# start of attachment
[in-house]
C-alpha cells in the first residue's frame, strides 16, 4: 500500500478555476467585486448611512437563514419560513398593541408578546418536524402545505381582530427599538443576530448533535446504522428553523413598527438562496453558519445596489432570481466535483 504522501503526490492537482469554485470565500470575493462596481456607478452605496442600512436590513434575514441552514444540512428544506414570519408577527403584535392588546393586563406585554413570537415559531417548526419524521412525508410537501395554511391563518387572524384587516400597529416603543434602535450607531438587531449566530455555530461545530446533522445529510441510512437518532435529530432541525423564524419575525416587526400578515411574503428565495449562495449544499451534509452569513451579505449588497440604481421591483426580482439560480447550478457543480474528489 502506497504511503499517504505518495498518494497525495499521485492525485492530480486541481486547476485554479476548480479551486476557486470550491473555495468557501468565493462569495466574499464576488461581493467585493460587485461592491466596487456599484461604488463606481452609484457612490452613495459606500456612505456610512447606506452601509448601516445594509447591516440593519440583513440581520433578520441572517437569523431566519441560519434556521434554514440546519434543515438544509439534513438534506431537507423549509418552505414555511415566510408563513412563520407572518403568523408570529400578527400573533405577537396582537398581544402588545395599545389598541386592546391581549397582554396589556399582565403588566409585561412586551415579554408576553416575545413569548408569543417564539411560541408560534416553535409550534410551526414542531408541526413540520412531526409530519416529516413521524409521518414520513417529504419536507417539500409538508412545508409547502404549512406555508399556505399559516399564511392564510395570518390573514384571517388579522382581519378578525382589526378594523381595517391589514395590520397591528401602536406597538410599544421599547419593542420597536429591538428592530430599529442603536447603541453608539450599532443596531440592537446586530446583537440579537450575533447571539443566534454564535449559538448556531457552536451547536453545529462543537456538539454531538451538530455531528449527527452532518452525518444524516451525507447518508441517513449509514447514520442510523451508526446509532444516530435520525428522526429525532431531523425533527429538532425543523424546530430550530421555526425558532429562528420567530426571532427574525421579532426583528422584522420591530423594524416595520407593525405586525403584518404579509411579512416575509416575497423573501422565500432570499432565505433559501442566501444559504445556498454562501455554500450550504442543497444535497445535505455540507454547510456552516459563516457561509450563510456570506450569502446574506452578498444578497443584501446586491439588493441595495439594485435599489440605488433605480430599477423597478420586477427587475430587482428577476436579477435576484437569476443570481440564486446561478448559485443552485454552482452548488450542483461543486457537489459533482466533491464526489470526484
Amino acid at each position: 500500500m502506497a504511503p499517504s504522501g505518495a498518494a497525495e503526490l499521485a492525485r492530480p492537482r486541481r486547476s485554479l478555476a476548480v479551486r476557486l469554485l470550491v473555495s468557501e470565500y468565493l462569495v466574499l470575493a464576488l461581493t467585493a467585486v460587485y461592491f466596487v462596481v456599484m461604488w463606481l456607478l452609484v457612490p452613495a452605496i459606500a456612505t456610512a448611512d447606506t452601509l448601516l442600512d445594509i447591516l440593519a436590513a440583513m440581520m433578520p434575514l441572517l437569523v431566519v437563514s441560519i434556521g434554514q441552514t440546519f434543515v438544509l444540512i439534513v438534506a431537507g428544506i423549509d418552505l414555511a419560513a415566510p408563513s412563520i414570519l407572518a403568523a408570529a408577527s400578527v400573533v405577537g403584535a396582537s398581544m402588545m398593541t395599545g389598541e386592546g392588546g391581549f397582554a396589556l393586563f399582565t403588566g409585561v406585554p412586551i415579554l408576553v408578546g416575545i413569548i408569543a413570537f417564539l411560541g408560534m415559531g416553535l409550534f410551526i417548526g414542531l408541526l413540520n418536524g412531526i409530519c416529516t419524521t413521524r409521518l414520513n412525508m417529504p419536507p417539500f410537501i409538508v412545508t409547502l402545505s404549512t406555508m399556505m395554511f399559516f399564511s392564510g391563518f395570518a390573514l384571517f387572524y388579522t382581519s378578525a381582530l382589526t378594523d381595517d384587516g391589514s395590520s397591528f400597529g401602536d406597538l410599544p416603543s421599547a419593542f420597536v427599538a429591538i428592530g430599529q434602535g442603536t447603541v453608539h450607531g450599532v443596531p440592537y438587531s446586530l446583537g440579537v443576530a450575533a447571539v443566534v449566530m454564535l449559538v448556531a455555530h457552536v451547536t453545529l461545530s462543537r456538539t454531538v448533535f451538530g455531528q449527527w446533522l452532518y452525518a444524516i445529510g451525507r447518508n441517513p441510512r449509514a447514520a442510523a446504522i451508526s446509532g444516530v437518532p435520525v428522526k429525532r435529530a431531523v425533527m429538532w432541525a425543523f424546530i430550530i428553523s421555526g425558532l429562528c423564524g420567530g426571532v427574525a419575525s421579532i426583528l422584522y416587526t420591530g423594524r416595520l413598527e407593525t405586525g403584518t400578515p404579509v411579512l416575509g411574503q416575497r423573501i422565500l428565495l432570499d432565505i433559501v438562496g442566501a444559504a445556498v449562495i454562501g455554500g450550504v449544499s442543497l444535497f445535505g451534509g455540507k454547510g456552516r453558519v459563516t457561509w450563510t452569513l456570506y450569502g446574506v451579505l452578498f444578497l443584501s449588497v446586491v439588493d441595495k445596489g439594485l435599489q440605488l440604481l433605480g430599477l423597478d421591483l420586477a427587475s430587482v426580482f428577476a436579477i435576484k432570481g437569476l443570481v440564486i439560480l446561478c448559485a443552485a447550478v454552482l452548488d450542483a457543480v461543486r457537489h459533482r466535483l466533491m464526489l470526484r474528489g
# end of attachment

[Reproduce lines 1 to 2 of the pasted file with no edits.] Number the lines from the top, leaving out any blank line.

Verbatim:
[in-house]
C-alpha cells in the first residue's frame, strides 16, 4: 500500500478555476467585486448611512437563514419560513398593541408578546418536524402545505381582530427599538443576530448533535446504522428553523413598527438562496453558519445596489432570481466535483 504522501503526490492537482469554485470565500470575493462596481456607478452605496442600512436590513434575514441552514444540512428544506414570519408577527403584535392588546393586563406585554413570537415559531417548526419524521412525508410537501395554511391563518387572524384587516400597529416603543434602535450607531438587531449566530455555530461545530446533522445529510441510512437518532435529530432541525423564524419575525416587526400578515411574503428565495449562495449544499451534509452569513451579505449588497440604481421591483426580482439560480447550478457543480474528489 502506497504511503499517504505518495498518494497525495499521485492525485492530480486541481486547476485554479476548480479551486476557486470550491473555495468557501468565493462569495466574499464576488461581493467585493460587485461592491466596487456599484461604488463606481452609484457612490452613495459606500456612505456610512447606506452601509448601516445594509447591516440593519440583513440581520433578520441572517437569523431566519441560519434556521434554514440546519434543515438544509439534513438534506431537507423549509418552505414555511415566510408563513412563520407572518403568523408570529400578527400573533405577537396582537398581544402588545395599545389598541386592546391581549397582554396589556399582565403588566409585561412586551415579554408576553416575545413569548408569543417564539411560541408560534416553535409550534410551526414542531408541526413540520412531526409530519416529516413521524409521518414520513417529504419536507417539500409538508412545508409547502404549512406555508399556505399559516399564511392564510395570518390573514384571517388579522382581519378578525382589526378594523381595517391589514395590520397591528401602536406597538410599544421599547419593542420597536429591538428592530430599529442603536447603541453608539450599532443596531440592537446586530446583537440579537450575533447571539443566534454564535449559538448556531457552536451547536453545529462543537456538539454531538451538530455531528449527527452532518452525518444524516451525507447518508441517513449509514447514520442510523451508526446509532444516530435520525428522526429525532431531523425533527429538532425543523424546530430550530421555526425558532429562528420567530426571532427574525421579532426583528422584522420591530423594524416595520407593525405586525403584518404579509411579512416575509416575497423573501422565500432570499432565505433559501442566501444559504445556498454562501455554500450550504442543497444535497445535505455540507454547510456552516459563516457561509450563510456570506450569502446574506452578498444578497443584501446586491439588493441595495439594485435599489440605488433605480430599477423597478420586477427587475430587482428577476436579477435576484437569476443570481440564486446561478448559485443552485454552482452548488450542483461543486457537489459533482466533491464526489470526484